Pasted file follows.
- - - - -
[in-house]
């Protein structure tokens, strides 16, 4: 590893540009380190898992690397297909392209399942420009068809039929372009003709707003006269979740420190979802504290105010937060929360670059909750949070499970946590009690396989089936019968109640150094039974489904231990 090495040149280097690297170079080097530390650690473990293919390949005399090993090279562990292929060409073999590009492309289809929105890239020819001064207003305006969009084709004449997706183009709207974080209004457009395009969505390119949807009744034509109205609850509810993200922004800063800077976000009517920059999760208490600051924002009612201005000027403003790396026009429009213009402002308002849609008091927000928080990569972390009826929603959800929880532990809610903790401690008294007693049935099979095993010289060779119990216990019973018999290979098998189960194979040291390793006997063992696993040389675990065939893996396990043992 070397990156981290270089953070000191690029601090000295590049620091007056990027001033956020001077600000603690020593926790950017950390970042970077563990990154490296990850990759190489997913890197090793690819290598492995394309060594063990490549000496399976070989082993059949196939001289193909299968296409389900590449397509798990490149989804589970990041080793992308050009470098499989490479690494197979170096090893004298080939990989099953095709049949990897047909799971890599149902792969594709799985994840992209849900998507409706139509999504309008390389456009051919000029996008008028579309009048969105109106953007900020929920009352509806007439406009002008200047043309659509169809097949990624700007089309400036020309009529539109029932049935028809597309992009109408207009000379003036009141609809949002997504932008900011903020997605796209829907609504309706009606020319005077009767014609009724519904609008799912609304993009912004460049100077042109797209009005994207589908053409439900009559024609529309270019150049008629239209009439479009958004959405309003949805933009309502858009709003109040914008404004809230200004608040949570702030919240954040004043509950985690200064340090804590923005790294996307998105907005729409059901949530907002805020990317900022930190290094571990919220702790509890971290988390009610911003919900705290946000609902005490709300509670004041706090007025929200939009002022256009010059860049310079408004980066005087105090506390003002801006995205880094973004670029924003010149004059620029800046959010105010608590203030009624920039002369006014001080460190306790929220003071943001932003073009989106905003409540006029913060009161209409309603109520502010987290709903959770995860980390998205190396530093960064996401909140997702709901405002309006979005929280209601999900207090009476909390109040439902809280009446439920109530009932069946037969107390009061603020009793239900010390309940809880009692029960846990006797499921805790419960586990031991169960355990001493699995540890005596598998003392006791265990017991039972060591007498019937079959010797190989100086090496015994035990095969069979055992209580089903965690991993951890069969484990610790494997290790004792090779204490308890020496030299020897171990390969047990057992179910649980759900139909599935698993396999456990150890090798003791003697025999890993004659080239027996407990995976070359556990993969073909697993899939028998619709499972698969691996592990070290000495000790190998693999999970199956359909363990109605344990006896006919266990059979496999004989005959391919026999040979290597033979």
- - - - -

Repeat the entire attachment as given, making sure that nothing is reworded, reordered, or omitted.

[in-house]
């Protein structure tokens, strides 16, 4: 590893540009380190898992690397297909392209399942420009068809039929372009003709707003006269979740420190979802504290105010937060929360670059909750949070499970946590009690396989089936019968109640150094039974489904231990 090495040149280097690297170079080097530390650690473990293919390949005399090993090279562990292929060409073999590009492309289809929105890239020819001064207003305006969009084709004449997706183009709207974080209004457009395009969505390119949807009744034509109205609850509810993200922004800063800077976000009517920059999760208490600051924002009612201005000027403003790396026009429009213009402002308002849609008091927000928080990569972390009826929603959800929880532990809610903790401690008294007693049935099979095993010289060779119990216990019973018999290979098998189960194979040291390793006997063992696993040389675990065939893996396990043992 070397990156981290270089953070000191690029601090000295590049620091007056990027001033956020001077600000603690020593926790950017950390970042970077563990990154490296990850990759190489997913890197090793690819290598492995394309060594063990490549000496399976070989082993059949196939001289193909299968296409389900590449397509798990490149989804589970990041080793992308050009470098499989490479690494197979170096090893004298080939990989099953095709049949990897047909799971890599149902792969594709799985994840992209849900998507409706139509999504309008390389456009051919000029996008008028579309009048969105109106953007900020929920009352509806007439406009002008200047043309659509169809097949990624700007089309400036020309009529539109029932049935028809597309992009109408207009000379003036009141609809949002997504932008900011903020997605796209829907609504309706009606020319005077009767014609009724519904609008799912609304993009912004460049100077042109797209009005994207589908053409439900009559024609529309270019150049008629239209009439479009958004959405309003949805933009309502858009709003109040914008404004809230200004608040949570702030919240954040004043509950985690200064340090804590923005790294996307998105907005729409059901949530907002805020990317900022930190290094571990919220702790509890971290988390009610911003919900705290946000609902005490709300509670004041706090007025929200939009002022256009010059860049310079408004980066005087105090506390003002801006995205880094973004670029924003010149004059620029800046959010105010608590203030009624920039002369006014001080460190306790929220003071943001932003073009989106905003409540006029913060009161209409309603109520502010987290709903959770995860980390998205190396530093960064996401909140997702709901405002309006979005929280209601999900207090009476909390109040439902809280009446439920109530009932069946037969107390009061603020009793239900010390309940809880009692029960846990006797499921805790419960586990031991169960355990001493699995540890005596598998003392006791265990017991039972060591007498019937079959010797190989100086090496015994035990095969069979055992209580089903965690991993951890069969484990610790494997290790004792090779204490308890020496030299020897171990390969047990057992179910649980759900139909599935698993396999456990150890090798003791003697025999890993004659080239027996407990995976070359556990993969073909697993899939028998619709499972698969691996592990070290000495000790190998693999999970199956359909363990109605344990006896006919266990059979496999004989005959391919026999040979290597033979």